If your dream is to move abroad, make it happen.  It’s possible it just takes changing your mind-set and working hard towards that goal.

Conclusion

Don’t just look at all the reason you can’t make the move to live in France or live abroad for a couple of years. You should also look at all the positive things you could accomplish.

adult gap year: take a career break from your job

Adult Gap Year: How Taking Career Breaks Helped My Career And Life

gap year for adults. A career break to recharge

What if you could could take a break or quit your job for a few months even a year? Would you do it? I would and I did. Here is what I did and how it actually helped my career.

Why take a career break?

Everyone needs to get away for a while to recharge, reset and do the things that matter to you. But sometimes the weekends or that 2 week annual vacation just isn’t enough to do the things you want or need to do. Take time off from work for a few months to a year, a career break can give you that time. It can also give you a chance to rediscover and give you back purpose in life.

I’ve taken several career breaks and have never regretted it. Most people fear taking a career break because it leaves a big gap on your resume but if you use that time to do something meaningfuul it can easily be explained and can even make your look more appealing to future employers once you return from your career break.

I’ve always grown as a person and achieved things I never would have accomplished while working.

Don’t call a career break a vacation because it is not

Don’t confuse a career break with a vacation because they are not the same. The major difference is that a career break usually involves time off from your main job or career to achieve a life goal or experience something significant.

Some people call taking a break from your job a “CAREER GAP” or “CAREER BREAK” but these terms seem to be used interchangeably with the terms, “SABBATICAL” and “ADULT GAP YEAR” ( which is different from “Gap Year” apparently).

There are other terms too but these seem to be the most widely used and accepted but career break is the term I will use for this article.

How long do career breaks or gap years last?

Because career breaks are typically unpaid, the length varies depending on your goals, financial situation and obligations but typically last anywhere from a couple of months to a full year. Most people cannot sustain a career break longer than one year due to financial reasons and responsabilities.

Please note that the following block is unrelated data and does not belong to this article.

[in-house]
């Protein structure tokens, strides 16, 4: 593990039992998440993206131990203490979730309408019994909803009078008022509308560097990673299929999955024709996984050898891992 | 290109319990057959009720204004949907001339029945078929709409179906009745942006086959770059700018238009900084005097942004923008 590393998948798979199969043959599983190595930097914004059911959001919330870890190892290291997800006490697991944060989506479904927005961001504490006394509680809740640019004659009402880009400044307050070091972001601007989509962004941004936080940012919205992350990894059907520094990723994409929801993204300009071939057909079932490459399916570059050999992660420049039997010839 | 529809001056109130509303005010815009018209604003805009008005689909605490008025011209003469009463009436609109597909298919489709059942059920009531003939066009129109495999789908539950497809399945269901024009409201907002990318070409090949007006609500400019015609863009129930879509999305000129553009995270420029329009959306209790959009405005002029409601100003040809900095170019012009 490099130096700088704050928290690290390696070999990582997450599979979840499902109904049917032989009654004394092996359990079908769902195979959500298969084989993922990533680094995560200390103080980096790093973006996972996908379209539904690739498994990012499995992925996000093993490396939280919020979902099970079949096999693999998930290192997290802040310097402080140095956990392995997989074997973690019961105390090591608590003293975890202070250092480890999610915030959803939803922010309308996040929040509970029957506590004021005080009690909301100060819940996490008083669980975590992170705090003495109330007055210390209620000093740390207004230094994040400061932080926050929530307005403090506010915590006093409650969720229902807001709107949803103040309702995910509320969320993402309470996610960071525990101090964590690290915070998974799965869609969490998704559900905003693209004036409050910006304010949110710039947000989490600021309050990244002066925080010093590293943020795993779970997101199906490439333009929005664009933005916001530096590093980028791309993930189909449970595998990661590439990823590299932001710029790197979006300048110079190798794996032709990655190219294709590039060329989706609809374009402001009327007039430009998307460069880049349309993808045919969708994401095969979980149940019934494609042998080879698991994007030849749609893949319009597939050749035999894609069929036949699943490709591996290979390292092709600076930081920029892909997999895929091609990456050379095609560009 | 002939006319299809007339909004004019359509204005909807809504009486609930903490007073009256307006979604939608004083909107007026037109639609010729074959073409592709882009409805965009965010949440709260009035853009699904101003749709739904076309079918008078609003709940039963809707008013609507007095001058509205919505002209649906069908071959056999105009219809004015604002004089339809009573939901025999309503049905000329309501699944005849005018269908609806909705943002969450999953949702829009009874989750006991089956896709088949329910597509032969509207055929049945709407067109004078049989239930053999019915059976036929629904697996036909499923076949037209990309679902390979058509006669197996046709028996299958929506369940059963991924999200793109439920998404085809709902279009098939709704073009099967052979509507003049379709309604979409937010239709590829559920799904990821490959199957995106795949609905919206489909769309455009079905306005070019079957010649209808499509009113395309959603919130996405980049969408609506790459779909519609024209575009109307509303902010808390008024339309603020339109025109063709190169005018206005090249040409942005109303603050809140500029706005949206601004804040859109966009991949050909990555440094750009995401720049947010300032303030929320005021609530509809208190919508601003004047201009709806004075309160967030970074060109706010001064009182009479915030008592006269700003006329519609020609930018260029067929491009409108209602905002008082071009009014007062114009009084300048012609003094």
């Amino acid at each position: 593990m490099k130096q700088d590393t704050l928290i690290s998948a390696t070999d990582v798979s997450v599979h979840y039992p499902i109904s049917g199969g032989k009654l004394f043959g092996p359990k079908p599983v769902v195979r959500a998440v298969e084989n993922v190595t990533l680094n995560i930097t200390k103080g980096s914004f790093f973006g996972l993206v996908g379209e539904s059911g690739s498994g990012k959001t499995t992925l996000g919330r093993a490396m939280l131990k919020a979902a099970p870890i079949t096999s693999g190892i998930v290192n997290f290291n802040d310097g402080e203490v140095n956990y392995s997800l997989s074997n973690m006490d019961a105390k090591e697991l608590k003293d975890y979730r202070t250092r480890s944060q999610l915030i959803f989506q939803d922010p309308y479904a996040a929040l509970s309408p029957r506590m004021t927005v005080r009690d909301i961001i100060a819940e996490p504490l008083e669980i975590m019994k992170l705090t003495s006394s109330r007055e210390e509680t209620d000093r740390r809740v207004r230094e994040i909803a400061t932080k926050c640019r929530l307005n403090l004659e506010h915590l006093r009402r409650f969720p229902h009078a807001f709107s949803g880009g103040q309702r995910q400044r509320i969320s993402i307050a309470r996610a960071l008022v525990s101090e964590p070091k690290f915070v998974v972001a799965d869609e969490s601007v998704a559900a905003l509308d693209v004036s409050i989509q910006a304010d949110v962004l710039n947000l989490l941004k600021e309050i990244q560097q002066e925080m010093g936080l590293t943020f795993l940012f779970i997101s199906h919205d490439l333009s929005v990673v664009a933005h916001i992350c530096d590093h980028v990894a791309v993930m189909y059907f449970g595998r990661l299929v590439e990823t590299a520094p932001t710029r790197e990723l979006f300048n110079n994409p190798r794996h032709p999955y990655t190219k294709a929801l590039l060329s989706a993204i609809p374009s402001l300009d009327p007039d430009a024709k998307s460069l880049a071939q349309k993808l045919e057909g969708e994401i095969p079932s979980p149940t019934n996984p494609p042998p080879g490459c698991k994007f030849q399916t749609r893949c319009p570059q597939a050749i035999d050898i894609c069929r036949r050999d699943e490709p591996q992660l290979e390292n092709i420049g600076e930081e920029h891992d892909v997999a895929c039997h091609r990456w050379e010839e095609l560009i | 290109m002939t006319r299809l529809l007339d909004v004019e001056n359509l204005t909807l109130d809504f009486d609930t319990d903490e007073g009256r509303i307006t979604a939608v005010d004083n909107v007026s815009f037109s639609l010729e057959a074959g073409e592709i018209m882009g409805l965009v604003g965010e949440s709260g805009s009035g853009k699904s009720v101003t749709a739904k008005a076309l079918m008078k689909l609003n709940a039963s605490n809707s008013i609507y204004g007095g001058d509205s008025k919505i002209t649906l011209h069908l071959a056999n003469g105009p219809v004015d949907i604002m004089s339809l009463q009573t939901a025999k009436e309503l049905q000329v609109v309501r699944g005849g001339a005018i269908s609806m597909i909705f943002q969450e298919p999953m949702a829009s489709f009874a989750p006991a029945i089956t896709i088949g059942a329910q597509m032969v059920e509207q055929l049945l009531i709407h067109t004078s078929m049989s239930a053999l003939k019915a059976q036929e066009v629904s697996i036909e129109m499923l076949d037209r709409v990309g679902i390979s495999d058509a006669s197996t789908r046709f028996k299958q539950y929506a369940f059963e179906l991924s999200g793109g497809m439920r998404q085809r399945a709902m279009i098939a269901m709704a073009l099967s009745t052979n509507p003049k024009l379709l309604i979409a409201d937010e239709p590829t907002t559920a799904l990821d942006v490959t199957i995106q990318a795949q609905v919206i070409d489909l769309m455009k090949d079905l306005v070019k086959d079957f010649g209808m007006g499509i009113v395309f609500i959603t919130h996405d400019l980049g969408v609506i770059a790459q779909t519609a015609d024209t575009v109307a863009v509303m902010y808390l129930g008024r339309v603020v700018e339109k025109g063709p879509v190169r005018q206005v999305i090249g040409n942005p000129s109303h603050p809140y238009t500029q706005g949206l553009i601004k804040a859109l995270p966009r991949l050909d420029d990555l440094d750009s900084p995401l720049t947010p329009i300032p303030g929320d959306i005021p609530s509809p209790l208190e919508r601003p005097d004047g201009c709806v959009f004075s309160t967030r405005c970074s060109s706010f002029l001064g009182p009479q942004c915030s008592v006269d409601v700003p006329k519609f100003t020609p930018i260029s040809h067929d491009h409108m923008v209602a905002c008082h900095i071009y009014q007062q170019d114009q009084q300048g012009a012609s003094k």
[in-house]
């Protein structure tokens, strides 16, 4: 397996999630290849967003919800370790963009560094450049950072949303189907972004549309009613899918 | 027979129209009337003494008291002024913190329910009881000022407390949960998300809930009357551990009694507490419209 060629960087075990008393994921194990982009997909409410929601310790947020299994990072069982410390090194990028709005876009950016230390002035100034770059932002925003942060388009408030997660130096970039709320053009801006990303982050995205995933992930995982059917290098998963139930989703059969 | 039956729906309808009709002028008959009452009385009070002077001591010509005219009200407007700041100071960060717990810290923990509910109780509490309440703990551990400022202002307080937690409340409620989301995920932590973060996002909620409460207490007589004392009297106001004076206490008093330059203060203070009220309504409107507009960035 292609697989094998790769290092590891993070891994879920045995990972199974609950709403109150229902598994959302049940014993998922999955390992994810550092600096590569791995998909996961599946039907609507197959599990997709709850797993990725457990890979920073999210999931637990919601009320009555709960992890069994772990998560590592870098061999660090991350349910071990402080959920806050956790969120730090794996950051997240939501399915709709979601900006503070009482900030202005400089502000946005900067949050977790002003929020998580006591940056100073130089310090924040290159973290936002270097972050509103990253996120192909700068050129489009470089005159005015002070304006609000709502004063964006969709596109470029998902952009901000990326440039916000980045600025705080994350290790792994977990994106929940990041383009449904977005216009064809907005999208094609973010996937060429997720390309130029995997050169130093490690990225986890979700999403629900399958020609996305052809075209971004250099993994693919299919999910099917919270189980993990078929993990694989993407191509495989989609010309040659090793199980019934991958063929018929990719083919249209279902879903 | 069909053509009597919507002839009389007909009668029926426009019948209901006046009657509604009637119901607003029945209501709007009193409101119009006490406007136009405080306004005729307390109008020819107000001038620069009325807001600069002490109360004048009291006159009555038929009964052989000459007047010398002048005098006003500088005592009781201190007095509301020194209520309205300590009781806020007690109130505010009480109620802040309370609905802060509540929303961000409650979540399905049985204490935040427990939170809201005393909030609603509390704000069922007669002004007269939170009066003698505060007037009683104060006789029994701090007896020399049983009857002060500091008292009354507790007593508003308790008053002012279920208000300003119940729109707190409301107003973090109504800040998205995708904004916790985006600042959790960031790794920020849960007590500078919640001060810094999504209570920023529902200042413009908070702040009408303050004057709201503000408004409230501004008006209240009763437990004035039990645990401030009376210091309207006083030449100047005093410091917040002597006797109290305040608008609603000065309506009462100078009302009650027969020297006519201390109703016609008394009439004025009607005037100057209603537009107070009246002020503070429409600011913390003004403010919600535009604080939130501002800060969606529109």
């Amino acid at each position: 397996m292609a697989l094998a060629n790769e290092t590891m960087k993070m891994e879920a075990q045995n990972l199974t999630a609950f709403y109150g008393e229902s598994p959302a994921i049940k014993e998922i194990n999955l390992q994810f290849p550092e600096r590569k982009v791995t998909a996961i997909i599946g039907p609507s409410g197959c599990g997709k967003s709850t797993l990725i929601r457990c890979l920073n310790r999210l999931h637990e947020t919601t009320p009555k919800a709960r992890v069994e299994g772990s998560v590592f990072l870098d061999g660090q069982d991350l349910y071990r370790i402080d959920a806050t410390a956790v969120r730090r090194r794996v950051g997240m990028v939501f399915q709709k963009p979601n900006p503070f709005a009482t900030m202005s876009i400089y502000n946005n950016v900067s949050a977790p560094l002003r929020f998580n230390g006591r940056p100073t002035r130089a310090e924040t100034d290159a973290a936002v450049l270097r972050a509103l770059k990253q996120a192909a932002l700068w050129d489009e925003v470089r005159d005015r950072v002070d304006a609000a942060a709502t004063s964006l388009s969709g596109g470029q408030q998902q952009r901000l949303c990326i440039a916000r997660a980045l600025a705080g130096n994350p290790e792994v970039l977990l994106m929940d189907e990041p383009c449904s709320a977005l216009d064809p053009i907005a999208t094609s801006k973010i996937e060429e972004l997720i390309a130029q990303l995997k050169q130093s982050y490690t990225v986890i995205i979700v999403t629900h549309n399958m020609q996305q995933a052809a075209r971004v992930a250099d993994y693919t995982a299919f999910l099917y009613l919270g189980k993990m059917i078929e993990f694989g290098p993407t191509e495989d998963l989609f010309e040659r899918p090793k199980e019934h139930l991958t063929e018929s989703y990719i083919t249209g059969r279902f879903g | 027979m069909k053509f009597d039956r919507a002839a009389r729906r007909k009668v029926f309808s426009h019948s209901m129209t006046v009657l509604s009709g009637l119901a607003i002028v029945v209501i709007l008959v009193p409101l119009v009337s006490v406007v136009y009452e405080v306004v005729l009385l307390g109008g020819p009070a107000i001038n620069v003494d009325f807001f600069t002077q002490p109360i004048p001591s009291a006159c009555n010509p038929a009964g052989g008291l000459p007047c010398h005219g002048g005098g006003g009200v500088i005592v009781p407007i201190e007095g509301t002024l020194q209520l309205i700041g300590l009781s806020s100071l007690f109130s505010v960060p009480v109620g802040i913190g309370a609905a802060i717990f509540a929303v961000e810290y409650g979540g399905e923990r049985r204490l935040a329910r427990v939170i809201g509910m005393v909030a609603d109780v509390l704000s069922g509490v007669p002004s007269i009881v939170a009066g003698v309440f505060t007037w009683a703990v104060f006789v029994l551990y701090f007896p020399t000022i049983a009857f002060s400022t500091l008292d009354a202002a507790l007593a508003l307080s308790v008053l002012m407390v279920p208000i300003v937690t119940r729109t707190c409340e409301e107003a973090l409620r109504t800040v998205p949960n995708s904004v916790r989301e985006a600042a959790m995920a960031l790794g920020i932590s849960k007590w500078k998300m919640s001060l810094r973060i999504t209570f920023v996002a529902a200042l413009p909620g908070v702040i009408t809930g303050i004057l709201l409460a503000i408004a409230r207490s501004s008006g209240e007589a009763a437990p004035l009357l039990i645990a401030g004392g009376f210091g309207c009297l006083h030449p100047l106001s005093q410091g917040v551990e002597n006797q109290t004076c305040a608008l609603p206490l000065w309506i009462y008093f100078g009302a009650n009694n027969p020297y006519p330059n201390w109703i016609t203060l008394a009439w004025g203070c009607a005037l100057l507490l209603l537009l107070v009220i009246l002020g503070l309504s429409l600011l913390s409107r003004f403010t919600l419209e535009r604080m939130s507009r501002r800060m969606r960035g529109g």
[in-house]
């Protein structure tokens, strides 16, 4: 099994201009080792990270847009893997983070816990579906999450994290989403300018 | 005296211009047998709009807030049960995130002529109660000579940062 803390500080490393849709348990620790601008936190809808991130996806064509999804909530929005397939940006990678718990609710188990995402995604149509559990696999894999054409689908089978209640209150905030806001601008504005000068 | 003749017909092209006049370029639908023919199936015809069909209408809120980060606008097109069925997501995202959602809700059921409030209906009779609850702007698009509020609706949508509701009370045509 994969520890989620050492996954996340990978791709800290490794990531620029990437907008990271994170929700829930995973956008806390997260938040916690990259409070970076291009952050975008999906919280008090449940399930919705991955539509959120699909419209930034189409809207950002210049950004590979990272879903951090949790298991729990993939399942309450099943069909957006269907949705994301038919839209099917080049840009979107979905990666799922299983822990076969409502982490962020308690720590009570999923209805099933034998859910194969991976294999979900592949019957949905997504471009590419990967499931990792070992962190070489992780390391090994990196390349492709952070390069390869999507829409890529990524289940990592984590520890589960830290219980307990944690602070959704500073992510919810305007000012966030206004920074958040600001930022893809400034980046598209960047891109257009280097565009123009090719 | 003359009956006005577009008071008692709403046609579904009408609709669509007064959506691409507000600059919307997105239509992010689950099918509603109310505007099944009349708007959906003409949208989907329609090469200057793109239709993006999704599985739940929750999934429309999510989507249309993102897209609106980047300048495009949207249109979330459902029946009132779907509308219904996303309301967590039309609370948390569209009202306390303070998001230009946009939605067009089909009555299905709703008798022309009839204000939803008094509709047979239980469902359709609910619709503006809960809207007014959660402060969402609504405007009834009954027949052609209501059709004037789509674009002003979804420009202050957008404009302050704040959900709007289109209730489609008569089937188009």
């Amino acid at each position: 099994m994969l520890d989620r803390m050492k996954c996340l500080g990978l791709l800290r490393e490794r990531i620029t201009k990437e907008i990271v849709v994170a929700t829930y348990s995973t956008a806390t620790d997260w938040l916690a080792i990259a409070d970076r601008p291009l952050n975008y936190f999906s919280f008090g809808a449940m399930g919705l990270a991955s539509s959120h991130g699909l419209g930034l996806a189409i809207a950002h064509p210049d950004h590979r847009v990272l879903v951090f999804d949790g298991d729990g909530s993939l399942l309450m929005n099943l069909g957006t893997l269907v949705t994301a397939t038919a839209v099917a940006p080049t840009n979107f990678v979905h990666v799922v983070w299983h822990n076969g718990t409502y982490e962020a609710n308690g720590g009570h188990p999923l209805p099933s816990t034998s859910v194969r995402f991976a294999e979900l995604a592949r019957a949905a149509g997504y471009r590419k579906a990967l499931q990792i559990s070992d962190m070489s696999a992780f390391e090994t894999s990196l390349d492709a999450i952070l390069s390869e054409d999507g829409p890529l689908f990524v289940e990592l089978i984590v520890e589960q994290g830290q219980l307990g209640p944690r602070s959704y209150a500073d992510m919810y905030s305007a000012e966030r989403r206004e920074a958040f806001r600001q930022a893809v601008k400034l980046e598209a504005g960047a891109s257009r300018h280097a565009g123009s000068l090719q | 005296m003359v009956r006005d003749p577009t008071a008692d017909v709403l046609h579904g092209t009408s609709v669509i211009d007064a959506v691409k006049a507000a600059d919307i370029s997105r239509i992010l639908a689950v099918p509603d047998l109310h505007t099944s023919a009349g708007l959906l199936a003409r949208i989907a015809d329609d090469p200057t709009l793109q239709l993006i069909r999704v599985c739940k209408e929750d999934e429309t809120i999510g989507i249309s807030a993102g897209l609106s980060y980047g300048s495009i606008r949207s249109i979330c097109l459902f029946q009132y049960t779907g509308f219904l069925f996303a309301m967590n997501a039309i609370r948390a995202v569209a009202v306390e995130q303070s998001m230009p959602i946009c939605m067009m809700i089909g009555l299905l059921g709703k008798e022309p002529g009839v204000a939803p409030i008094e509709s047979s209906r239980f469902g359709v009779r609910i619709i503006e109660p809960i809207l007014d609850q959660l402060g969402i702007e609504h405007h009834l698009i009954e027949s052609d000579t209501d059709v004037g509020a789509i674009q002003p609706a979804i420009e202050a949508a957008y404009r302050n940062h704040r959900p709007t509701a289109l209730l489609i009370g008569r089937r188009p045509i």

What can you do on a career break?

What you do on your career break is entirely up to you but here are some examples of things people are doing on their career breaks.

  • Take care of a newborn or stay home to raise older children
  • Volunteer Abroad (family programs exist)
  • Education: Studying to improve your skills or get a degree
  • Training for an adventure career such as a ski instructor or sailing instructor
  • Start a business
  • Prepare for a career change
  • Pursue a passion or hobby such as panting, writing, marathon
  • Travel: see the world, learn a new language
  • Paid work abroad to fund your travels: Possibly outside your career field like teaching English, waitress, tour guide, au pair etc.

Here’s what I did on my two breaks.

My first career break

When I was 29, I had a good job that I hated.  I was newly divorced ( married way too young) and I needed time to get grounded while taking care of my two toddler sons.

With a little savings in the bank and no child support I quit my job to accomplish three things.

1- Stay home and take care of my kids.

2- Support myself with a job I can do from home

2- Prepare for a career change. I was working as a corporate Treasury and Foreign Exchange analyst and I was burnt out. Most of all I dreaded going into work and I needed a change.

Kick start the entrepreneur in me

I knew that I could transfer my skills and talent for working with numbers into a job working as a web or marketing analyst but with no experience in this field no one would hire me.

Solution: I created my job and taught myself what I thought I needed to know. That was my first foray into entrepreneurship.

Ultimately I achieved all of my goals. Best of all, I was hired as a web and marketing database analyst with a salary increase.

My second career break